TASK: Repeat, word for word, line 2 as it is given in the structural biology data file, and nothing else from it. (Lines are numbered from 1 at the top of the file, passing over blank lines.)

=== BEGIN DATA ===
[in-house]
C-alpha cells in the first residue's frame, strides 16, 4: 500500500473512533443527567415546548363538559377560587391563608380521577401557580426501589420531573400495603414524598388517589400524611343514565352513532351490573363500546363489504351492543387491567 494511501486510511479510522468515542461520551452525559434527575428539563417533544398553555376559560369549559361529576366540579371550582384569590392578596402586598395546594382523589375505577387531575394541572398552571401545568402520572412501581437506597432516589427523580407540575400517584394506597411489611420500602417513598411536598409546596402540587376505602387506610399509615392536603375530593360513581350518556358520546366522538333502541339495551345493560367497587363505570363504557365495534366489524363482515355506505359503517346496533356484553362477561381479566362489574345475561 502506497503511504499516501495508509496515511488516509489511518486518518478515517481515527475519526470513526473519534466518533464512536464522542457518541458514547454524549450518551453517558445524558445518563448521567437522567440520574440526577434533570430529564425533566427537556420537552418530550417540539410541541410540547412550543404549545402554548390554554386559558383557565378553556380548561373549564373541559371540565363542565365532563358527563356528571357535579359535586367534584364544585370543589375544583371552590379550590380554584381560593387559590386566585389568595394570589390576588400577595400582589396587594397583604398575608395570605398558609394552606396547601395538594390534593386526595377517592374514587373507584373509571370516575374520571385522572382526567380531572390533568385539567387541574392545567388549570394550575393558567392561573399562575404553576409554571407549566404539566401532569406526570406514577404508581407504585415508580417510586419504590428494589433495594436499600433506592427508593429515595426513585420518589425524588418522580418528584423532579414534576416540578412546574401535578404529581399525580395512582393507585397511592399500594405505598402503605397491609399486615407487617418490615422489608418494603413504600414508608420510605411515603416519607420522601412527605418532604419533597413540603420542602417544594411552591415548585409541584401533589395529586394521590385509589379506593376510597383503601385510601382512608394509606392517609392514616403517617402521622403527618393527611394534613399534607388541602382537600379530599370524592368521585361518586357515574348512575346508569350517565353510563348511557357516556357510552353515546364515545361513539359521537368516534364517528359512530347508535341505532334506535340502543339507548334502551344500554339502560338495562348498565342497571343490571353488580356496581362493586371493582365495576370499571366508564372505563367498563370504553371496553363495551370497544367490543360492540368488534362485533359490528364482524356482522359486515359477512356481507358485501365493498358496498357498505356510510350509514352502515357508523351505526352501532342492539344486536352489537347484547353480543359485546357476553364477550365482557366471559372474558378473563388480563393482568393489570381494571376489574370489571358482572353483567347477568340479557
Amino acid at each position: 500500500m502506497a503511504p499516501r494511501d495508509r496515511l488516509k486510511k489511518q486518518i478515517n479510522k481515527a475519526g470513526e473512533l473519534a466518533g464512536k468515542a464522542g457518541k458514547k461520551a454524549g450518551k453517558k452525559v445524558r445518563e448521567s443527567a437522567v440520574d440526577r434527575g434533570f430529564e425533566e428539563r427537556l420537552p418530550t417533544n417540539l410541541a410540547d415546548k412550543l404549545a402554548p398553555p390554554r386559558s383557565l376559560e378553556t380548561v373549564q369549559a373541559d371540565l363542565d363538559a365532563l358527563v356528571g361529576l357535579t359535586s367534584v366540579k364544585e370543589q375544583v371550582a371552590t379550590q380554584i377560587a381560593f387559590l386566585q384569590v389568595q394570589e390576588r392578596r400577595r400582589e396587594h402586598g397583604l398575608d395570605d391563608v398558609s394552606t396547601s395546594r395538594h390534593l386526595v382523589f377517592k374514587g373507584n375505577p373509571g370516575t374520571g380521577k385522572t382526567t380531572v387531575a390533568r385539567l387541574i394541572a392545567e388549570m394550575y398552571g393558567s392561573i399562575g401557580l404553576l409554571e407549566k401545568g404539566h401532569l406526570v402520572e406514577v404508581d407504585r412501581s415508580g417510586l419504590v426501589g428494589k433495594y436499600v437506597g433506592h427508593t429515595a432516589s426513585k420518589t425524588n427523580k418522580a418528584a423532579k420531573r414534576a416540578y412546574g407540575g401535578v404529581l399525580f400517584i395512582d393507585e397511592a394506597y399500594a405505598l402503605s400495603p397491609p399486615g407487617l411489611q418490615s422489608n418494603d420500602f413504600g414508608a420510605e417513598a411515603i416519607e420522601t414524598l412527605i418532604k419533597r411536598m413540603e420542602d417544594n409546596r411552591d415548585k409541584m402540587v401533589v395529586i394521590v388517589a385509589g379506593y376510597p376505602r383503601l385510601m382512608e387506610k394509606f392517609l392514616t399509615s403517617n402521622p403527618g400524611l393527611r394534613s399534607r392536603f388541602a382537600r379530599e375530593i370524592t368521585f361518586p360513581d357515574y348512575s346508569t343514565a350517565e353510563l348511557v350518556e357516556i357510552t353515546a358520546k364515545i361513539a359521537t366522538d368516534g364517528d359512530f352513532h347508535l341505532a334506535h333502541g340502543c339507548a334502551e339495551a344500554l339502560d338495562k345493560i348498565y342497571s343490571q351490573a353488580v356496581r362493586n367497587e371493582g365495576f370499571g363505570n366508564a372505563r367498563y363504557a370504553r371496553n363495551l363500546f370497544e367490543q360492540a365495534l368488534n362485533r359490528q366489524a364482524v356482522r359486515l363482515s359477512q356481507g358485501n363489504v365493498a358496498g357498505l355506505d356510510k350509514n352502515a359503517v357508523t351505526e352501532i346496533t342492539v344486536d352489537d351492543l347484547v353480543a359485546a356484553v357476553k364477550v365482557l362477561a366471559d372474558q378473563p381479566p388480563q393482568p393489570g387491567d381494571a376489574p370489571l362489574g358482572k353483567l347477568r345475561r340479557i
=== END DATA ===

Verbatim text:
C-alpha cells in the first residue's frame, strides 16, 4: 500500500473512533443527567415546548363538559377560587391563608380521577401557580426501589420531573400495603414524598388517589400524611343514565352513532351490573363500546363489504351492543387491567 494511501486510511479510522468515542461520551452525559434527575428539563417533544398553555376559560369549559361529576366540579371550582384569590392578596402586598395546594382523589375505577387531575394541572398552571401545568402520572412501581437506597432516589427523580407540575400517584394506597411489611420500602417513598411536598409546596402540587376505602387506610399509615392536603375530593360513581350518556358520546366522538333502541339495551345493560367497587363505570363504557365495534366489524363482515355506505359503517346496533356484553362477561381479566362489574345475561 502506497503511504499516501495508509496515511488516509489511518486518518478515517481515527475519526470513526473519534466518533464512536464522542457518541458514547454524549450518551453517558445524558445518563448521567437522567440520574440526577434533570430529564425533566427537556420537552418530550417540539410541541410540547412550543404549545402554548390554554386559558383557565378553556380548561373549564373541559371540565363542565365532563358527563356528571357535579359535586367534584364544585370543589375544583371552590379550590380554584381560593387559590386566585389568595394570589390576588400577595400582589396587594397583604398575608395570605398558609394552606396547601395538594390534593386526595377517592374514587373507584373509571370516575374520571385522572382526567380531572390533568385539567387541574392545567388549570394550575393558567392561573399562575404553576409554571407549566404539566401532569406526570406514577404508581407504585415508580417510586419504590428494589433495594436499600433506592427508593429515595426513585420518589425524588418522580418528584423532579414534576416540578412546574401535578404529581399525580395512582393507585397511592399500594405505598402503605397491609399486615407487617418490615422489608418494603413504600414508608420510605411515603416519607420522601412527605418532604419533597413540603420542602417544594411552591415548585409541584401533589395529586394521590385509589379506593376510597383503601385510601382512608394509606392517609392514616403517617402521622403527618393527611394534613399534607388541602382537600379530599370524592368521585361518586357515574348512575346508569350517565353510563348511557357516556357510552353515546364515545361513539359521537368516534364517528359512530347508535341505532334506535340502543339507548334502551344500554339502560338495562348498565342497571343490571353488580356496581362493586371493582365495576370499571366508564372505563367498563370504553371496553363495551370497544367490543360492540368488534362485533359490528364482524356482522359486515359477512356481507358485501365493498358496498357498505356510510350509514352502515357508523351505526352501532342492539344486536352489537347484547353480543359485546357476553364477550365482557366471559372474558378473563388480563393482568393489570381494571376489574370489571358482572353483567347477568340479557